Seminar Faces the Historical and Societal Impact of Guns
Firearms can be considered to be works of art — indeed, many of the world's major museums including the Smithsonian, the Metropolitan Museum in New York City, as well as the Victoria and Albert Museum and The Design Museum in London all have important arms collections that continue to add contemporary firearms.
Yet, despite being the frequent subject of writing and art making in art and design schools, firearms generally remain a taboo subject within art and design academia.
Ben Nicholson, Baird Visiting Critic in architecture, and Teaching Associate Danny Salamoun (M.Arch. '14) set out to challenge that taboo and create an understanding of the historical and societal impact of guns, and the connection between weaponry and architectural design during the fall semester seminar Guns: Myth and Manufacture.
"Architectural design has always been about security, be it from the unwanted gaze, inclement weather, or bodily safety," says Nicholson. "Public buildings may be vulnerable to everything from truck bombs to sniper fire. Military and civilian design have a long and intertwined history that cannot be compartmentalized, and they both have something to teach the other."
To that end, each student in the seminar researched one of 17 American revolvers manufactured between 1818 and 2009, examining how the firearm was designed, patented, and machined — a methodology of production equally applicable to architecture, "but on steroids," according to Nicholson.
As the class learned, the pivotal role that firearm manufacture played during the Industrial Revolution was the development of interchangeable parts in American manufacturing, enabling objects that were formerly individually handmade to be mechanically reproduced, resulting in each component being replicated identically. In parallel, the reliance upon self-similar components has also been at the heart of architectural production.
Along with the study of the gun's modern and historical design significance, the students examined gun manufacturing, marketing, and their portrayal in movies. For example, Po-Yen Hsieh (B.Arch. '19) researched the Smith & Wesson model 29 .44 magnum revolver, the same gun used by actor Clint Eastwood's character in the 1970s Dirty Harry film series.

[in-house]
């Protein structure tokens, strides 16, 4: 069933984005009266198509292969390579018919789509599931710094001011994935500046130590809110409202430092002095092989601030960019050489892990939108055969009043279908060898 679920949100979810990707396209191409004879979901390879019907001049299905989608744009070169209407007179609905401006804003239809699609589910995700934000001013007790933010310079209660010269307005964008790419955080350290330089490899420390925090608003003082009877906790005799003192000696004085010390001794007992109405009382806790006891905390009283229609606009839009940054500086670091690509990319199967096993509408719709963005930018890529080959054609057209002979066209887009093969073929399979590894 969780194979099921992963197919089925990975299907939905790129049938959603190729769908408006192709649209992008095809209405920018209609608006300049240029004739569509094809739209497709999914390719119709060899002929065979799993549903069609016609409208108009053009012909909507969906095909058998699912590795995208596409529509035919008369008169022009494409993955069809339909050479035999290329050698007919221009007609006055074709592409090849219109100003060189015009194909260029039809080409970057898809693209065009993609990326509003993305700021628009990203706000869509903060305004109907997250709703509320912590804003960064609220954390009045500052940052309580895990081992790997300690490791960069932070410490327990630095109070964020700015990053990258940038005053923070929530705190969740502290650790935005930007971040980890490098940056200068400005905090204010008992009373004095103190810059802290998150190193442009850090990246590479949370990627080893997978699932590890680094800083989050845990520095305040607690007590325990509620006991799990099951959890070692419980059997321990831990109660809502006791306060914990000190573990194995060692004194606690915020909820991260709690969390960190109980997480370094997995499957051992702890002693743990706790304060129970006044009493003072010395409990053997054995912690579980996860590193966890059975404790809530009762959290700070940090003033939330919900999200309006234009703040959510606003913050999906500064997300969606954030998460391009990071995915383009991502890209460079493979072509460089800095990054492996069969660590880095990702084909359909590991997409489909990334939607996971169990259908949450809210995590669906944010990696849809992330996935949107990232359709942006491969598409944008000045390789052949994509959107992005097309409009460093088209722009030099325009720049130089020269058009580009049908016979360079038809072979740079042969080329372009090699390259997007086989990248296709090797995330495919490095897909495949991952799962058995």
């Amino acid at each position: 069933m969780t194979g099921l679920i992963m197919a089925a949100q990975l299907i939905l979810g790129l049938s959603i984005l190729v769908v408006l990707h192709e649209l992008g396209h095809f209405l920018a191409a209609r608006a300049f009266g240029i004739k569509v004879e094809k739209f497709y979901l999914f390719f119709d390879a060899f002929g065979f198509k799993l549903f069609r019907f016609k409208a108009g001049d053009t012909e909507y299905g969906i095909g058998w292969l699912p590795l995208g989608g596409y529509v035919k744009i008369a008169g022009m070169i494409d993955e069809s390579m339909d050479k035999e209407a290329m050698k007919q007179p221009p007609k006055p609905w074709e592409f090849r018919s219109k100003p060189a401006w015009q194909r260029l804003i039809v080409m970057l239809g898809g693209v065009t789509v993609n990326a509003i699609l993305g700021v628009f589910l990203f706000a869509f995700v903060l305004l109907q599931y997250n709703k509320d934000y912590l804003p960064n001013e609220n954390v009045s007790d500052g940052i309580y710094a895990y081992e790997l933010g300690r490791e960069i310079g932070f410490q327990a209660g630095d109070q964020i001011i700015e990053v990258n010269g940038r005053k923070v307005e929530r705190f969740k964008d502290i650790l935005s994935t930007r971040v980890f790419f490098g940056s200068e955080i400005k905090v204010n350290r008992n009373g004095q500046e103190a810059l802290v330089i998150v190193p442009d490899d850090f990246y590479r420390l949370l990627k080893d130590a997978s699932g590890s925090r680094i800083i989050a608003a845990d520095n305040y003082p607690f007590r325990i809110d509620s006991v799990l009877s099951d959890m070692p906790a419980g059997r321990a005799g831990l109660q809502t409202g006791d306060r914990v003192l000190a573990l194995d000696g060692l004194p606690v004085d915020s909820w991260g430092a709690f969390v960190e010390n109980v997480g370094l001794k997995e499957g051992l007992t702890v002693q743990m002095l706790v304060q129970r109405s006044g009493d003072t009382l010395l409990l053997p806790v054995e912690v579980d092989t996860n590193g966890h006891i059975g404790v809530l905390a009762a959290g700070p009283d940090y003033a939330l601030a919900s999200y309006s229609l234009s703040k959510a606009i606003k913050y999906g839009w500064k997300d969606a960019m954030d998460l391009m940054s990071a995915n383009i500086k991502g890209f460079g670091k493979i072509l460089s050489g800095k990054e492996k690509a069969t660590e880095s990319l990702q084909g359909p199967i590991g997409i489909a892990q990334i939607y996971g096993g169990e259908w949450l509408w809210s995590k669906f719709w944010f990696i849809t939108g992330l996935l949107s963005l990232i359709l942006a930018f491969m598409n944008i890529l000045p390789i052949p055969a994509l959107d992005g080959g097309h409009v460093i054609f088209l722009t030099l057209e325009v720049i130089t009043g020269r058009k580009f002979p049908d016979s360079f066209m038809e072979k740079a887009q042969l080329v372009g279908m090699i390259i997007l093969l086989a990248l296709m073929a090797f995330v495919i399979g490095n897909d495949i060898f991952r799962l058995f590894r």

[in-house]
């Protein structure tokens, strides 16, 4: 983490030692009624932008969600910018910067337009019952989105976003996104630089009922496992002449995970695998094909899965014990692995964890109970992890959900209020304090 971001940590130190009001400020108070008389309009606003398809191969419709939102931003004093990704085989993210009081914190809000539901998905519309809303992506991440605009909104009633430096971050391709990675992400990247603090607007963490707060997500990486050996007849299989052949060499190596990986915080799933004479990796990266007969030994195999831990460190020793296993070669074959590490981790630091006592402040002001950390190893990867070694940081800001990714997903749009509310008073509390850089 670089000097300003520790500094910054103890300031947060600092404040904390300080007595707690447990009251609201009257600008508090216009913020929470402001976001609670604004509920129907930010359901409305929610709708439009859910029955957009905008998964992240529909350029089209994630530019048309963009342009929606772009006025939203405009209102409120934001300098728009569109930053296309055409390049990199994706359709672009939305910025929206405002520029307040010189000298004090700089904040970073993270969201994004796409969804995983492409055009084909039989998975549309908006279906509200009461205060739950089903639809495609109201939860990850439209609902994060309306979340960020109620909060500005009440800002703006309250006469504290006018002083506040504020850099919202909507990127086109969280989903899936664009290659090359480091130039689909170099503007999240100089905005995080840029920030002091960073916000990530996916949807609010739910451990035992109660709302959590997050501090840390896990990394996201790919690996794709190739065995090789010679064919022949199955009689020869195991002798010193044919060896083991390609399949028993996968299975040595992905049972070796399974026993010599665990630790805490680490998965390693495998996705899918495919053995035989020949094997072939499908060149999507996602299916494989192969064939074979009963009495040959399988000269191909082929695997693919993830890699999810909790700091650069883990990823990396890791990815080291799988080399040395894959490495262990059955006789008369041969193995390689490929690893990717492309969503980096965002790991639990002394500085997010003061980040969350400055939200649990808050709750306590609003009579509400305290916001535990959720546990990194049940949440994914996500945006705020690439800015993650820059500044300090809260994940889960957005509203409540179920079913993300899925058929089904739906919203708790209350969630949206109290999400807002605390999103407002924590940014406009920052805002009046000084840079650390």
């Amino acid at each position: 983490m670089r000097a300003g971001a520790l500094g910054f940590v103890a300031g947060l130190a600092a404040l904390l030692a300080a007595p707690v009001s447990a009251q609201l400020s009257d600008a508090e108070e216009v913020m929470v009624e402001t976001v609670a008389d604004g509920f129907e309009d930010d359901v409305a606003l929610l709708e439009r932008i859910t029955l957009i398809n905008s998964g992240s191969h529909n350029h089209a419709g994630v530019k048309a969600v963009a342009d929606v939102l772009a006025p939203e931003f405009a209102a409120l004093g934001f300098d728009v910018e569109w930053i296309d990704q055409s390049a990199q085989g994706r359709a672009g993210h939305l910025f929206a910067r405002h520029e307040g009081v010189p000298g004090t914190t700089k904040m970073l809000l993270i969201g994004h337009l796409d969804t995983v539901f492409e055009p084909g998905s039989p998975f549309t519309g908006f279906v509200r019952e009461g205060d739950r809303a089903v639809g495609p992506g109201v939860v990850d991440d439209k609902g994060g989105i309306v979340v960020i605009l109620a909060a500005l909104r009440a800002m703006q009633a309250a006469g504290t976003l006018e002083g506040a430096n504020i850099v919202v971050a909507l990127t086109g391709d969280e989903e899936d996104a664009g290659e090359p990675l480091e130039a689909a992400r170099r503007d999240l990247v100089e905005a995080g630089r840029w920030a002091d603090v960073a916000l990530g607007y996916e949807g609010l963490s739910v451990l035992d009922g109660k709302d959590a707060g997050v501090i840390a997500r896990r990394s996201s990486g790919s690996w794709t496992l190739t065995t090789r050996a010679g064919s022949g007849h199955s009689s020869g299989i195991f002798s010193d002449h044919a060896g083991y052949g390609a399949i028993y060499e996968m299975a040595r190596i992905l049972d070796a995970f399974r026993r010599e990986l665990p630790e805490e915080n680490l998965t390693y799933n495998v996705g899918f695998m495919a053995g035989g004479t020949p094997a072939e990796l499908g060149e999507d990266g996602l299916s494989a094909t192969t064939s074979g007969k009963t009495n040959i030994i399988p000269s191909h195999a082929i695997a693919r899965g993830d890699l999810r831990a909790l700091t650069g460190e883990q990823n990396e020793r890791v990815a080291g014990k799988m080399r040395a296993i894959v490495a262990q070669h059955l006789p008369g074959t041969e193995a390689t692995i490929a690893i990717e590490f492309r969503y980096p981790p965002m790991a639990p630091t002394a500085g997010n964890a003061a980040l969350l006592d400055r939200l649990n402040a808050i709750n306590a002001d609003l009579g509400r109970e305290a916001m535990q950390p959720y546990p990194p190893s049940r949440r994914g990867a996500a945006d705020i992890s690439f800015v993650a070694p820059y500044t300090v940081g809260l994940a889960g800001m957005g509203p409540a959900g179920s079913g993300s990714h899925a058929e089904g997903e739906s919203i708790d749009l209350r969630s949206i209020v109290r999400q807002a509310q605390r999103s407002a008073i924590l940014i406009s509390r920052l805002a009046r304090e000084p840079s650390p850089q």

While the seminar was intended to educate students about the history and societal impact of firearms, the class was careful to apply an intentional absence of bias to how guns are perceived in both rural and suburban "red state" communities and urban and suburban "blue state" communities. Nicholson points out that the National Rifle Association (NRA) sets the standard for safety training and for competition shooting, and the NRA's National Firearms Museum is a valuable repository of groundbreaking manufacturing technologies and invention.
Sergeant Michael Scott and Officer Theodore Lazcano of Cornell University Police were generous and active guest teachers in the seminar. They provided a thorough — and sobering — overview of gun safety, actions that constitute a threat, and active-shooter scenarios, as well as answers to questions on the design of historic firearms. The students learned about the difficult work the campus police do for the university and benefited from their in-depth knowledge of firearm history.
The final project consisted of meticulously constructed cardboard or plastic models of a revolver's moving parts without actually creating a working firearm. Scott and Lazcano consulted on the models' legality, and the students created YouTube videos about the revolvers with the intention of contributing unbiased perspectives to the knowledge base available to gun enthusiasts and skeptics alike.
"'Myth and manufacture' says it all," Salamoun notes. "Manufacture, because of the interchangeable parts, and myth because of the theory of design — the gun isn't just an object."
"Our goal was to send out into the Cornell community students who truly understand guns — their history, their use, and their place in today's discourse," says Nicholson. "The key here is for designers to not shy away from what is difficult but to be realistic and embrace both war and civil unrest as they would any other design problem."
By Patti Witten and Rebecca Bowes